It also became obvious that when the bait was visible, the marten was more likely to commit to the set. My boxes had a shelf inside to hold the bait, but at times, the bait still wasn’t visible from the ground.
Guy, a trapper friend, solved this problem by cutting old onion sacks into squares, wrapping these around the bait and then tying them off to form balls of bait. He rolls the bait balls and freezes them until needed.
At the bottom of each marten box, he drills two 1/4-inch holes about 2 inches apart. When it’s time to use a bait, he simply pokes 8 inches of heavy wire through the bait ball, bends the wire into an “S,” and runs the long end of the wire through the two holes. This lets him suspend the bait squarely in the middle of the box, securely in place.
I modified the idea by poking heavy wire through chunks of beaver meat and hanging those inside my boxes. Since my boxes aren’t always vertical, I drill the wire-hanging holes in three sides of the box. That way, I can always hang the meat in a manner that makes it easy to see, regardless of the final position of the set box.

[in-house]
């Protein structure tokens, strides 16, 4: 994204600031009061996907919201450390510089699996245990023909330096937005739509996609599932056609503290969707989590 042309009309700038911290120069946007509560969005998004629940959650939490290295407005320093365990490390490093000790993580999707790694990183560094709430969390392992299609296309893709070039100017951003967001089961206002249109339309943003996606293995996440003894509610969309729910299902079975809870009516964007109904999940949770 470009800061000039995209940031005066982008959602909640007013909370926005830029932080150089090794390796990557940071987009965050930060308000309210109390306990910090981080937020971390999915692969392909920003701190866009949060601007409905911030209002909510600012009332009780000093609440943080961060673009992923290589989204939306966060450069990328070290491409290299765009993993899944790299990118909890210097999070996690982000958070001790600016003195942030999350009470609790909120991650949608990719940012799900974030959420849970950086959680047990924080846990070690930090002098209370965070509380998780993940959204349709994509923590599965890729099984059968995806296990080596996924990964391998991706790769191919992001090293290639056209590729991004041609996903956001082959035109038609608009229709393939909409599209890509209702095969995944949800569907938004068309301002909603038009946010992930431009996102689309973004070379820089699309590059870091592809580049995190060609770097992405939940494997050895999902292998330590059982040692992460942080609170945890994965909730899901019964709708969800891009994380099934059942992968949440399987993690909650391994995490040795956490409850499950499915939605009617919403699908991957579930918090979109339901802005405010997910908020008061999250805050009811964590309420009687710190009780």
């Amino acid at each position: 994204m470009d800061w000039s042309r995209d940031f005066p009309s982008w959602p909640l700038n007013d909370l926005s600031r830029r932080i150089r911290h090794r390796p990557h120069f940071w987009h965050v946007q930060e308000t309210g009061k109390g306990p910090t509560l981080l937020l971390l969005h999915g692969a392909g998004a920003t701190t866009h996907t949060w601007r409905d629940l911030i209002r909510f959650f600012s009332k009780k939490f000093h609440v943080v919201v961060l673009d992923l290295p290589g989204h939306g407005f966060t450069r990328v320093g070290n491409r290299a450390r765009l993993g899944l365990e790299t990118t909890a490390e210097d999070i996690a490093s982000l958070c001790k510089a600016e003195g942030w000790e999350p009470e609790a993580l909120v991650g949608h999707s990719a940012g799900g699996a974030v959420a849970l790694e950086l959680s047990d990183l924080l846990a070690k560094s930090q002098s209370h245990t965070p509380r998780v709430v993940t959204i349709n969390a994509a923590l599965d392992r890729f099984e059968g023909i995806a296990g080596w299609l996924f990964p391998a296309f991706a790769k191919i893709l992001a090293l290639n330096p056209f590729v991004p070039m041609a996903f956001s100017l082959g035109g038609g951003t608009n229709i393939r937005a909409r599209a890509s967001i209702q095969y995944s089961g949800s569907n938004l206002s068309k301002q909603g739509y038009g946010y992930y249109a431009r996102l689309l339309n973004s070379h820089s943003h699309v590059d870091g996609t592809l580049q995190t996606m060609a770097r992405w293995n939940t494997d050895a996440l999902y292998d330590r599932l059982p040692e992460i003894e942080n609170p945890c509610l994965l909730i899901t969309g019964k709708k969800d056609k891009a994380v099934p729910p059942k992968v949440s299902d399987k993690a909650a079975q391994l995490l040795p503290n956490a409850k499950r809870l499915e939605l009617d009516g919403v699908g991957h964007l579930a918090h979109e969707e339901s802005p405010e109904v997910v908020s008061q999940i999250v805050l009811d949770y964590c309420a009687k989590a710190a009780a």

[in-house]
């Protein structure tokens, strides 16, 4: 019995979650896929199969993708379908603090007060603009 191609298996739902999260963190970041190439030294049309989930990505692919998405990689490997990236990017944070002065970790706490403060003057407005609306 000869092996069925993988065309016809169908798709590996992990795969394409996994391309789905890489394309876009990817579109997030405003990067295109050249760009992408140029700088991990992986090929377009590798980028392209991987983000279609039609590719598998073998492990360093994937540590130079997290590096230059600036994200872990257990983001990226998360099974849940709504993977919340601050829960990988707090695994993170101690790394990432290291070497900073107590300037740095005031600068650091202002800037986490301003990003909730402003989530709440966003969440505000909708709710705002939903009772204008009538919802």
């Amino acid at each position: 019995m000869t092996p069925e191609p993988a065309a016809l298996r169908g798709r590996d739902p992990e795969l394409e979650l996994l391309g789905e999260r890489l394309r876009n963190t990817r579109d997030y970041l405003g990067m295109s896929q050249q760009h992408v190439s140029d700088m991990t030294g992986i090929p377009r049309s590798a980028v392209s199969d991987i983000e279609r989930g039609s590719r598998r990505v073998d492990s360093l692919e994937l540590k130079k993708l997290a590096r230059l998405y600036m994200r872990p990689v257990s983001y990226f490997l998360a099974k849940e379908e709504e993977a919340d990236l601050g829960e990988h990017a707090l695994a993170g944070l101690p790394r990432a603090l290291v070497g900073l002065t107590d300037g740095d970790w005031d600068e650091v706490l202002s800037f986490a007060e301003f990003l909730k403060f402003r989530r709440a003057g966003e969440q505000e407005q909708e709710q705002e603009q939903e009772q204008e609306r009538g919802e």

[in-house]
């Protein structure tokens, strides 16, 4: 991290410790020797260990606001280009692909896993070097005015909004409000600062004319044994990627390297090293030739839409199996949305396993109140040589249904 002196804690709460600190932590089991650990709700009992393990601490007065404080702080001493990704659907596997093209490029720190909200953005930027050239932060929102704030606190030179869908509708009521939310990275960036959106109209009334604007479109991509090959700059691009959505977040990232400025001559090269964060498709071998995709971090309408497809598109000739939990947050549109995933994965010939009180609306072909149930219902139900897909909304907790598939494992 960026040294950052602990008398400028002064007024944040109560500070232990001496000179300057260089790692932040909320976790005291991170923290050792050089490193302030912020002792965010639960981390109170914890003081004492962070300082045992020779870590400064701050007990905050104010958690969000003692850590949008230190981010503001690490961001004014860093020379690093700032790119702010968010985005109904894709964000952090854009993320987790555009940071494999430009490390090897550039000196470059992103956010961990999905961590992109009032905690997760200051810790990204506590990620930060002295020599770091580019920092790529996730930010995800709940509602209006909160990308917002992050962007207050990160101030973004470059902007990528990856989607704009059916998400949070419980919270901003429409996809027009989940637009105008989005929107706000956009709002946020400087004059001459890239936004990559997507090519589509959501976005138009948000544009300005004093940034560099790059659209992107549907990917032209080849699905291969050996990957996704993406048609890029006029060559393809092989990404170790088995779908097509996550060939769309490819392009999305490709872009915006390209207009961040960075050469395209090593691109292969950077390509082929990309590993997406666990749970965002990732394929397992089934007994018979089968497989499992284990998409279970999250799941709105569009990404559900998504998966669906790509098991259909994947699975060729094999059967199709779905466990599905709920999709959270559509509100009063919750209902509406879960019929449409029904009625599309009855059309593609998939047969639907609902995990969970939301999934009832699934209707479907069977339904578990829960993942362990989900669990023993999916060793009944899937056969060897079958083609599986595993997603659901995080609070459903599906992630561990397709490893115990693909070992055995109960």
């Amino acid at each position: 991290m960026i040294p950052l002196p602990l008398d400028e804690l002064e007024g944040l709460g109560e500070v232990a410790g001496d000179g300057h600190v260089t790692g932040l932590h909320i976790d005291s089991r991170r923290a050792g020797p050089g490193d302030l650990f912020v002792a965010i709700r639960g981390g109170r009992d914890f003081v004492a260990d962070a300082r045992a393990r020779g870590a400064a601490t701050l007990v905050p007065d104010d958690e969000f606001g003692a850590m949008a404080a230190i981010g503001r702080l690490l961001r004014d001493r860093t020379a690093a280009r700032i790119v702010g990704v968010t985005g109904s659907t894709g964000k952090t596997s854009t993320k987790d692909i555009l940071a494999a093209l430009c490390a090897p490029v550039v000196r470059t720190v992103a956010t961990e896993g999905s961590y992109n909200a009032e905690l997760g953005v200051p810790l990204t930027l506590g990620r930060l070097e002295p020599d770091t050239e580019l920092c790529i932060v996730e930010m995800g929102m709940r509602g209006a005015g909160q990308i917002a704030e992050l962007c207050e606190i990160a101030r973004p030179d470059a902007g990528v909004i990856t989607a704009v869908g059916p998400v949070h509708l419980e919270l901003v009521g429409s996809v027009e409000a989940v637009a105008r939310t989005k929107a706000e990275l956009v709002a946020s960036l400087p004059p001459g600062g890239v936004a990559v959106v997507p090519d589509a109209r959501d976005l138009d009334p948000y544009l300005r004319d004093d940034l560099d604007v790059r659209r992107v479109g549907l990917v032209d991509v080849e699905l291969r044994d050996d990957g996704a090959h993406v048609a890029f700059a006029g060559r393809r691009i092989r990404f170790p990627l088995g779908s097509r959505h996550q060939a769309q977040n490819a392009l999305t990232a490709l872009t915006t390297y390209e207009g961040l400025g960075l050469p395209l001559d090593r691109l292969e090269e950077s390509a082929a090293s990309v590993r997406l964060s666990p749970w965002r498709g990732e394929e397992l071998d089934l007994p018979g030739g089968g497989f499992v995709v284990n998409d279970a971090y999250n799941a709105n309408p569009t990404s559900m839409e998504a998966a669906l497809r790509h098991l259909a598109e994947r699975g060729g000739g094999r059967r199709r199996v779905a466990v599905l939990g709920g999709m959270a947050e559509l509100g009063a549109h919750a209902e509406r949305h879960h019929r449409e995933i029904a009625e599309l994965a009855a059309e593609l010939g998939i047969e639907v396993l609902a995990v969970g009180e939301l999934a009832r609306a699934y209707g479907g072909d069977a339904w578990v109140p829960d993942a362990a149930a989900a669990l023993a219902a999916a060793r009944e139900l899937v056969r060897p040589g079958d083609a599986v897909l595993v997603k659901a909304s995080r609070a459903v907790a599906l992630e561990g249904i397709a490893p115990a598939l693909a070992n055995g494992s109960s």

Another good marten trapper named Paul told me about rubbing a muskrat or beaver carcass up and down the trunk of the tree just below the box to leave a scent trail, an aromatic pathway right to the trap. I like to start the scent trail several yards from the tree to mimic a marten dragging prey across the ground and then up into the tree.
I learned about cutting short pieces of mullein stalk and pushing them over the trigger wires from a trapper who believes marten just don’t like pushing their noses against cold steel. I don’t know about that, but the number of near-misses dropped noticeably.
Fresh or slightly tainted beaver meat soaked in skunk essence and glycerine won’t freeze and will pull marten in from farther away. I also use fish parts and fish oil. Until temperatures drop far below zero, this alone will draw in marten and fisher.
For added assurance, I dab skunk essence or gusto on a cotton ball and hang that on a branch above the set where the breeze may disperse it. I may freshen the lure every week or so, but if I can smell it, I don’t bother.
When the weather stays right and sets are working as designed, local marten populations are susceptible to overharvest. When the number of females increases to more than a third of the catch, it’s time to pull out of the area. The best marten trappers are vigilant about this, ensuring that their lines stay productive for years to come.
It also is important to scout throughout the season for new areas to move to when you do pull a line. I focus on distant draws and ridges, but wherever marten tracks cross a trail may lead to a great location. A typical marten home range is less than 2 miles square, which means that moving just 2 or 3 miles puts you on new animals.